Sep 11

Unlikely Friendships Between Humans and Between Animals

In 2011 Jennifer Holland published the popular Unlikely Friendships, a book of (as the subtitle notes) 47 Stories from the Animal Kingdom. For a quick peek of some examples, see the photos collected on its associated Tumblr link.

A couple recent indie movies, one on DVD and the other newly in theaters, also celebrate unlikely friendships, but of the human kind. Both happen to involve teachers and adult students. Both also have been less successful with audiences than the non-human depictions noted above.

I. Six Dance Lessons in Six Weeks

IMDB: “A retired woman hires a dance instructor to give her private dance lessons at her home…What begins as an antagonistic relationship turns into a close friendship as they dance together.”

Gena Rowlands is 75-year-old Lily, the lesson receiver; Cheyenne Jackson the young teacher.

Philip David Morton, Huffington Post: “The movie was adapted by Richard Alfieri, from his own play, and directed by Arthur Allan Seidelman who also directed the stage production first produced in 2001…The tight two-person story has achieved international success as a theatrical production…”

Unfortunately, Six Dance Lessons in Six Weeks has felt about that long to some viewers. Maybe it didn’t translate that well from theater to film.

You can watch the trailer below, and if you’re interested, the film’s available on Amazon.

II. Learning to Drive

In the newer Learning to Drive, Wendy (Patricia Clarkson), a writer in Manhattan whose marriage is suddenly kaput, begins taking driving lessons from Darwan (Ben Kingsley), so she can visit her daughter (Grace Gummer) in upstate New York. Darwan, an immigrant who was a university professor in his homeland of India, happens to be on the brink of entering an arranged marriage.

Ann Hornaday, Washington Post: “In the not-so-subtle hands of screenwriter Sarah Kernochen and director Isabel Coixet, the symbolism in ‘Learning to Drive’ is about as obvious as a flashing ‘Construction Ahead’ sign.”

The trailer:

What I’ve gleaned from the decidedly mixed reviews is that this one’s for those who particularly like unlikely friendships between mature people.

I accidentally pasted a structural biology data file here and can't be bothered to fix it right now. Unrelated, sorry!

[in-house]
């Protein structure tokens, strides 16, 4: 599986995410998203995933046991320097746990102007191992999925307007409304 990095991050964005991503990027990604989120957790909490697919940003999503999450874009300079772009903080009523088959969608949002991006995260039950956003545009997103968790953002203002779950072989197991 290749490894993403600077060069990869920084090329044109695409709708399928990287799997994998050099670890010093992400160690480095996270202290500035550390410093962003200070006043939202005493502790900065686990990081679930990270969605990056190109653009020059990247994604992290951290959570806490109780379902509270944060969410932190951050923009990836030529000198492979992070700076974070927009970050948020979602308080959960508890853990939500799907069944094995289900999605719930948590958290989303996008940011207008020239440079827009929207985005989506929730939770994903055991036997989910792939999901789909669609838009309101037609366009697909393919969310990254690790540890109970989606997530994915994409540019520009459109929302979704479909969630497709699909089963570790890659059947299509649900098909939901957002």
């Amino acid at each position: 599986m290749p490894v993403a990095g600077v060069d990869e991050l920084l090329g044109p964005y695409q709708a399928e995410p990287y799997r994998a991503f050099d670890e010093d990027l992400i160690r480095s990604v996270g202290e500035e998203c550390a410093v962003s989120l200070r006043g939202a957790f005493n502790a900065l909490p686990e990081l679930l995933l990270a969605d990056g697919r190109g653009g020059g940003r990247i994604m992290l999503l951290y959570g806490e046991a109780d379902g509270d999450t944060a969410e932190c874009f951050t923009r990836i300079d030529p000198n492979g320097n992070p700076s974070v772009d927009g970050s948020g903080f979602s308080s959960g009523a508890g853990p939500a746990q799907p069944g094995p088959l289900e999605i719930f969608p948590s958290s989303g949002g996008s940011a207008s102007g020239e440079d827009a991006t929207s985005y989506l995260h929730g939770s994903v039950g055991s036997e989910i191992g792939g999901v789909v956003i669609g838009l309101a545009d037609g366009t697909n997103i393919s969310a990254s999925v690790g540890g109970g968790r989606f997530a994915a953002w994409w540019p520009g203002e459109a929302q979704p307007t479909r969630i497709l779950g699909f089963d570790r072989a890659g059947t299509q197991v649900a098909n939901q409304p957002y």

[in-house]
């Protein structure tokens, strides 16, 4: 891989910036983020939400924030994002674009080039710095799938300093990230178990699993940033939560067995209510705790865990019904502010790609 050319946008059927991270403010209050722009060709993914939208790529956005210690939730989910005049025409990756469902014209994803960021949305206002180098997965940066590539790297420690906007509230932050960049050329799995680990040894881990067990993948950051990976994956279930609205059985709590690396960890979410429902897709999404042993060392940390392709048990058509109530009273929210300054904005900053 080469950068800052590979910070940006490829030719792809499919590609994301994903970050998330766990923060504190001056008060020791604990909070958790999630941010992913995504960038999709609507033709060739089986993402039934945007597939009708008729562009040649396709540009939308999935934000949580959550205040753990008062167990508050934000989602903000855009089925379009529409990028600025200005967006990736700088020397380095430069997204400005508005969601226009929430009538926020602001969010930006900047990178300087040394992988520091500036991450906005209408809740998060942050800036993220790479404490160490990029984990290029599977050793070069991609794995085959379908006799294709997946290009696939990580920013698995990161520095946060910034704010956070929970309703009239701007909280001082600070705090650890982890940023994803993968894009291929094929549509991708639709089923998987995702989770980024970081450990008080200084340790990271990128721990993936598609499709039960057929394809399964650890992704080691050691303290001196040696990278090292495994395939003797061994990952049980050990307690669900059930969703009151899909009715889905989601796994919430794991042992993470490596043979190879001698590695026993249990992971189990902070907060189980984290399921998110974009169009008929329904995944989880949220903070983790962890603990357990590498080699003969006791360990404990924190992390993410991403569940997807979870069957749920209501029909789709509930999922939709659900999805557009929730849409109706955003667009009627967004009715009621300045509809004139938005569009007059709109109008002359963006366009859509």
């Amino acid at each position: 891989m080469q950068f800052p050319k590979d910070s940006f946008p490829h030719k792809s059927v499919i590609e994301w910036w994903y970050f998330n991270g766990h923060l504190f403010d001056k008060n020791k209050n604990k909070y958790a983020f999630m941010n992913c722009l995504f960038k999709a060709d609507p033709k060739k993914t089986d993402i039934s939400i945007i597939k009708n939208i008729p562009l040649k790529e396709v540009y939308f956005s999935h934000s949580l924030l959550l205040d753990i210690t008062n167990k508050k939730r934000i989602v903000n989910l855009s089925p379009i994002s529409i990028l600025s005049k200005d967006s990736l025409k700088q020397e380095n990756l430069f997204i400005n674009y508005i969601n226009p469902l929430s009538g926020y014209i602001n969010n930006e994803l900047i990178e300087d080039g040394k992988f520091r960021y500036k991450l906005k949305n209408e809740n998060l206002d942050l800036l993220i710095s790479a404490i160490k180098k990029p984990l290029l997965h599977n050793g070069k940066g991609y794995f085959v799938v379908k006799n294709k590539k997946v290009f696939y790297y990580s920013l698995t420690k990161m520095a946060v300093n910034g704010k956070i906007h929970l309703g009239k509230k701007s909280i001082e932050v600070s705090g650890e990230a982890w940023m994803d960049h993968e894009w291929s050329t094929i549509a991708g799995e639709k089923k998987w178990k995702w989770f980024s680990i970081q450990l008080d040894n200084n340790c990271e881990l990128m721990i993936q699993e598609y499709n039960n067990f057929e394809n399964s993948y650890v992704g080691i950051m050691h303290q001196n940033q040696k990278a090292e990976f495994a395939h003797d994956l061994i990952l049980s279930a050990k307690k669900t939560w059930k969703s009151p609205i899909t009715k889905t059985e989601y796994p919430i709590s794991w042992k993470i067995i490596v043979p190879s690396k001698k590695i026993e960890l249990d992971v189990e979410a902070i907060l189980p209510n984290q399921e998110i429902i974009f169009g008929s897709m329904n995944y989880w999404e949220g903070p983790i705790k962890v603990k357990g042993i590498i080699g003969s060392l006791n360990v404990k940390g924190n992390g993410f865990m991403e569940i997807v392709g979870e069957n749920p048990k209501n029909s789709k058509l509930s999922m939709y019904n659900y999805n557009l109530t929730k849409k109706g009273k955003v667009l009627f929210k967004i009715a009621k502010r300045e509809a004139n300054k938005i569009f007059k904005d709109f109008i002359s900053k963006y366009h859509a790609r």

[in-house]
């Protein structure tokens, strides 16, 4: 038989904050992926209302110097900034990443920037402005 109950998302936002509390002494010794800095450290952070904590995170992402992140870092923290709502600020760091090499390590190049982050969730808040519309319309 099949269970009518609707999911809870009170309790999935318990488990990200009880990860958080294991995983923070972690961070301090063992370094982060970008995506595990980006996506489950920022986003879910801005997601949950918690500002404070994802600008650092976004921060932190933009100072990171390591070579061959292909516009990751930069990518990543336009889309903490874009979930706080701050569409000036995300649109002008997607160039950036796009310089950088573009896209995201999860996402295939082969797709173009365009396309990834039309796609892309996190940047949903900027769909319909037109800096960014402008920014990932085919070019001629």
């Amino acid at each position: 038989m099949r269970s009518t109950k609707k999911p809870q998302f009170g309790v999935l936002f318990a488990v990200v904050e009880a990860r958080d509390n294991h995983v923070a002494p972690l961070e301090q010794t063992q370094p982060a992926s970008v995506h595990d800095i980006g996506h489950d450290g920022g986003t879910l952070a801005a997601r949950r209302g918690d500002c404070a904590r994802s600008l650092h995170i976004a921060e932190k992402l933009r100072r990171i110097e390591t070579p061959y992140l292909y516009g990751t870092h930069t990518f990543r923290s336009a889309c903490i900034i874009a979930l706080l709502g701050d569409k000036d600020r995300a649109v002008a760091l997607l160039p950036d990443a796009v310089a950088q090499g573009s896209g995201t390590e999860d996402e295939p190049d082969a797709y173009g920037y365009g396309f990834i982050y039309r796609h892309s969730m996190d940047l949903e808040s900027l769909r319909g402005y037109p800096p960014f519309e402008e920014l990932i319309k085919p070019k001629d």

Alan Scherstuhl, Village Voice: “There’s a hint of romance between Wendy and Darwan, but the film’s true interest is in cross-cultural exchange, in how much better we’d be if we’d listen to each other — as Darwan teaches Wendy to breathe and focus, to stop chatting with phantoms as she negotiates Manhattan traffic, so he must learn from her to let others into his heart.”

Mar 09

“Lars and the Real Girl”: Real Romance, Unreal Partner

In the 2007 comedy/drama Lars and the Real Girl, sweet and shy Lars Lindstrom (Ryan Gosling) lives with his older brother Gus (Paul Schneider) and Gus’s wife, Karin (Emily Mortimer) in a small town. Whereas the couple has moved into the house left behind by Lars’s father, who has died recently, Lars lives in the garage.

Lars wants a meaningful romantic relationship. So one day he just up and finds one—with Bianca, an inflatable doll he’s ordered from the internet.

Gus and Karin consult Dagmar (Patricia Clarkson), a top physician in town who also serves as a “psychologist,” who says this about his “delusion”: “You know, this isn’t necessarily a bad thing. What we call mental illness isn’t always just an illness. It can be a communication; it can be a way to work something out.”

When neither of them can see themselves going along with this Bianca thing, which is what Dagmar wants them to do, she adds wisely, “Bianca’s in town for a reason.”

Some of this is conveyed in the Lars and the Real Girl trailer below:

Because Lars worries about Bianca’s health, he regularly takes her for medical visits, where it’s he who actually gets a chance to deal with some things with Dagmar. Meanwhile, the townspeople, including church members, join with the family to work on welcoming Bianca. Critic Andrew Sarris, New York Observer: “There is not a single crack of doubt or disbelief in the town’s massive wall of Biancatude.”

Dagmar turns out to be right—Lars is working something through. And he does eventually get to a better, realer place. I don’t want to say more about how this transpires. For that, I recommend you see this quirky little film.

Christy Lemire, Today.com: Through small gestures and bold choices, [Gosling’s] created a character you begin feeling sorry for and end up rooting for and almost envying, simply because he’s found something (someone?) that makes him feel whole and alive.

Roger Ebert, rogerebert.com: “There are so many ways ‘Lars and the Real Girl’ could have gone wrong that one of the film’s fascinations is how adroitly it sidesteps them. Its weapon is absolute sincerity. It is about who Lars is, and how he relates to this substitute for human friendship, and that is all it’s about.”